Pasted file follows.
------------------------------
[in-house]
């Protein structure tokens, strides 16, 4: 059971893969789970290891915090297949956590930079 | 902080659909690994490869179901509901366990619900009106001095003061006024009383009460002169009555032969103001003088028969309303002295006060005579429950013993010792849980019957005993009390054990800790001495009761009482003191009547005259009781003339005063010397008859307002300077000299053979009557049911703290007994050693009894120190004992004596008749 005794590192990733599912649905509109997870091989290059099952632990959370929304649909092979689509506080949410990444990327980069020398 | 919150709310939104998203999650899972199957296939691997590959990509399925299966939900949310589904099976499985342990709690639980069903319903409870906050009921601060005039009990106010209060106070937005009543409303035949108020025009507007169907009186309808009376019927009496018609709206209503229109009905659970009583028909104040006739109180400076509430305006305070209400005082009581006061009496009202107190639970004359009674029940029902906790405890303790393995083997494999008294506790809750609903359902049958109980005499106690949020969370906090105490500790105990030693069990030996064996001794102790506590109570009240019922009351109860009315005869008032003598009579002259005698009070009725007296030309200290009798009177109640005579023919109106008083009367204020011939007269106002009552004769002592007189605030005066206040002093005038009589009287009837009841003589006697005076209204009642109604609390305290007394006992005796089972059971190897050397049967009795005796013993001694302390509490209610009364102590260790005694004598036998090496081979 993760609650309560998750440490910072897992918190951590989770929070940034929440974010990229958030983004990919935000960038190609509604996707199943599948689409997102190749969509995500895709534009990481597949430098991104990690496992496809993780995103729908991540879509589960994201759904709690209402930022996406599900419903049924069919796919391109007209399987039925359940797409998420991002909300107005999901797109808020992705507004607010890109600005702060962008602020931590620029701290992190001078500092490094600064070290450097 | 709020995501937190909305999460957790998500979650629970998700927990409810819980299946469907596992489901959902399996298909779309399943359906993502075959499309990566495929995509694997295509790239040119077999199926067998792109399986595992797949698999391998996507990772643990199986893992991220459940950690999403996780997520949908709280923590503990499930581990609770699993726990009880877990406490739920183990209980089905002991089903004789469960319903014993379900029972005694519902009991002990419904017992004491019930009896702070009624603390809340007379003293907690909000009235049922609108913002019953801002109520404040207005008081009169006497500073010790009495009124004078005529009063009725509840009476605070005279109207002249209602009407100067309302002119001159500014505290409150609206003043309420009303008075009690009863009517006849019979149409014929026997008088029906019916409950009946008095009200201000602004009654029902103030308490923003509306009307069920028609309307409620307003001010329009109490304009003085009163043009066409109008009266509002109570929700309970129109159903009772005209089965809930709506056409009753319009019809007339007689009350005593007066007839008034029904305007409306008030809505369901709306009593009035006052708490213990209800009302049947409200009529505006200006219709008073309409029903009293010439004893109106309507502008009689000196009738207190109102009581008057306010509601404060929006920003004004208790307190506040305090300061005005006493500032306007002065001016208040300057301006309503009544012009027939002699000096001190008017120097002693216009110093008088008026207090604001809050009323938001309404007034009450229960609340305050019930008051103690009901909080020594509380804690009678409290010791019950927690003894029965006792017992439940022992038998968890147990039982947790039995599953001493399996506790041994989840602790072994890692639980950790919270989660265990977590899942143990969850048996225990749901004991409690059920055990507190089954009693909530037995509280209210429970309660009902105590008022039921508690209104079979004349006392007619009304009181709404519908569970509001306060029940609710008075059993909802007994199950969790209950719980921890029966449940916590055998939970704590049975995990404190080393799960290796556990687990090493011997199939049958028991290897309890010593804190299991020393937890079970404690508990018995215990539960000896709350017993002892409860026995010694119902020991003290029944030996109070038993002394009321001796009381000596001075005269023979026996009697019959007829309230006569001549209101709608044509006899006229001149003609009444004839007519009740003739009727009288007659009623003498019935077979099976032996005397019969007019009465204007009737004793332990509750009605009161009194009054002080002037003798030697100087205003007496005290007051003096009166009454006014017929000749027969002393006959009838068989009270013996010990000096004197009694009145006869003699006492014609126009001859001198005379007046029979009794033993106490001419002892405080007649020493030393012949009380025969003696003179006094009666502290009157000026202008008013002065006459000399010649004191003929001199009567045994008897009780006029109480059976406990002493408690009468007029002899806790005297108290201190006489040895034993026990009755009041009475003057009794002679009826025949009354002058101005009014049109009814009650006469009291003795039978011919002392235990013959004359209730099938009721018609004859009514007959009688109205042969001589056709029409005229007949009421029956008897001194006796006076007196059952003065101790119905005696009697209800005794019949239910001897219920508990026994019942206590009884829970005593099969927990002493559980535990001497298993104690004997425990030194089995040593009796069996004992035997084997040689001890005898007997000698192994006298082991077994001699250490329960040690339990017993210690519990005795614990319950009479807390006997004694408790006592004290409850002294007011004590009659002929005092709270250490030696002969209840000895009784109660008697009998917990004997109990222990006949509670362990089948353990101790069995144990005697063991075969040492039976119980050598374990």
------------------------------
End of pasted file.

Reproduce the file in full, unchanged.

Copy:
[in-house]
């Protein structure tokens, strides 16, 4: 059971893969789970290891915090297949956590930079 | 902080659909690994490869179901509901366990619900009106001095003061006024009383009460002169009555032969103001003088028969309303002295006060005579429950013993010792849980019957005993009390054990800790001495009761009482003191009547005259009781003339005063010397008859307002300077000299053979009557049911703290007994050693009894120190004992004596008749 005794590192990733599912649905509109997870091989290059099952632990959370929304649909092979689509506080949410990444990327980069020398 | 919150709310939104998203999650899972199957296939691997590959990509399925299966939900949310589904099976499985342990709690639980069903319903409870906050009921601060005039009990106010209060106070937005009543409303035949108020025009507007169907009186309808009376019927009496018609709206209503229109009905659970009583028909104040006739109180400076509430305006305070209400005082009581006061009496009202107190639970004359009674029940029902906790405890303790393995083997494999008294506790809750609903359902049958109980005499106690949020969370906090105490500790105990030693069990030996064996001794102790506590109570009240019922009351109860009315005869008032003598009579002259005698009070009725007296030309200290009798009177109640005579023919109106008083009367204020011939007269106002009552004769002592007189605030005066206040002093005038009589009287009837009841003589006697005076209204009642109604609390305290007394006992005796089972059971190897050397049967009795005796013993001694302390509490209610009364102590260790005694004598036998090496081979 993760609650309560998750440490910072897992918190951590989770929070940034929440974010990229958030983004990919935000960038190609509604996707199943599948689409997102190749969509995500895709534009990481597949430098991104990690496992496809993780995103729908991540879509589960994201759904709690209402930022996406599900419903049924069919796919391109007209399987039925359940797409998420991002909300107005999901797109808020992705507004607010890109600005702060962008602020931590620029701290992190001078500092490094600064070290450097 | 709020995501937190909305999460957790998500979650629970998700927990409810819980299946469907596992489901959902399996298909779309399943359906993502075959499309990566495929995509694997295509790239040119077999199926067998792109399986595992797949698999391998996507990772643990199986893992991220459940950690999403996780997520949908709280923590503990499930581990609770699993726990009880877990406490739920183990209980089905002991089903004789469960319903014993379900029972005694519902009991002990419904017992004491019930009896702070009624603390809340007379003293907690909000009235049922609108913002019953801002109520404040207005008081009169006497500073010790009495009124004078005529009063009725509840009476605070005279109207002249209602009407100067309302002119001159500014505290409150609206003043309420009303008075009690009863009517006849019979149409014929026997008088029906019916409950009946008095009200201000602004009654029902103030308490923003509306009307069920028609309307409620307003001010329009109490304009003085009163043009066409109008009266509002109570929700309970129109159903009772005209089965809930709506056409009753319009019809007339007689009350005593007066007839008034029904305007409306008030809505369901709306009593009035006052708490213990209800009302049947409200009529505006200006219709008073309409029903009293010439004893109106309507502008009689000196009738207190109102009581008057306010509601404060929006920003004004208790307190506040305090300061005005006493500032306007002065001016208040300057301006309503009544012009027939002699000096001190008017120097002693216009110093008088008026207090604001809050009323938001309404007034009450229960609340305050019930008051103690009901909080020594509380804690009678409290010791019950927690003894029965006792017992439940022992038998968890147990039982947790039995599953001493399996506790041994989840602790072994890692639980950790919270989660265990977590899942143990969850048996225990749901004991409690059920055990507190089954009693909530037995509280209210429970309660009902105590008022039921508690209104079979004349006392007619009304009181709404519908569970509001306060029940609710008075059993909802007994199950969790209950719980921890029966449940916590055998939970704590049975995990404190080393799960290796556990687990090493011997199939049958028991290897309890010593804190299991020393937890079970404690508990018995215990539960000896709350017993002892409860026995010694119902020991003290029944030996109070038993002394009321001796009381000596001075005269023979026996009697019959007829309230006569001549209101709608044509006899006229001149003609009444004839007519009740003739009727009288007659009623003498019935077979099976032996005397019969007019009465204007009737004793332990509750009605009161009194009054002080002037003798030697100087205003007496005290007051003096009166009454006014017929000749027969002393006959009838068989009270013996010990000096004197009694009145006869003699006492014609126009001859001198005379007046029979009794033993106490001419002892405080007649020493030393012949009380025969003696003179006094009666502290009157000026202008008013002065006459000399010649004191003929001199009567045994008897009780006029109480059976406990002493408690009468007029002899806790005297108290201190006489040895034993026990009755009041009475003057009794002679009826025949009354002058101005009014049109009814009650006469009291003795039978011919002392235990013959004359209730099938009721018609004859009514007959009688109205042969001589056709029409005229007949009421029956008897001194006796006076007196059952003065101790119905005696009697209800005794019949239910001897219920508990026994019942206590009884829970005593099969927990002493559980535990001497298993104690004997425990030194089995040593009796069996004992035997084997040689001890005898007997000698192994006298082991077994001699250490329960040690339990017993210690519990005795614990319950009479807390006997004694408790006592004290409850002294007011004590009659002929005092709270250490030696002969209840000895009784109660008697009998917990004997109990222990006949509670362990089948353990101790069995144990005697063991075969040492039976119980050598374990």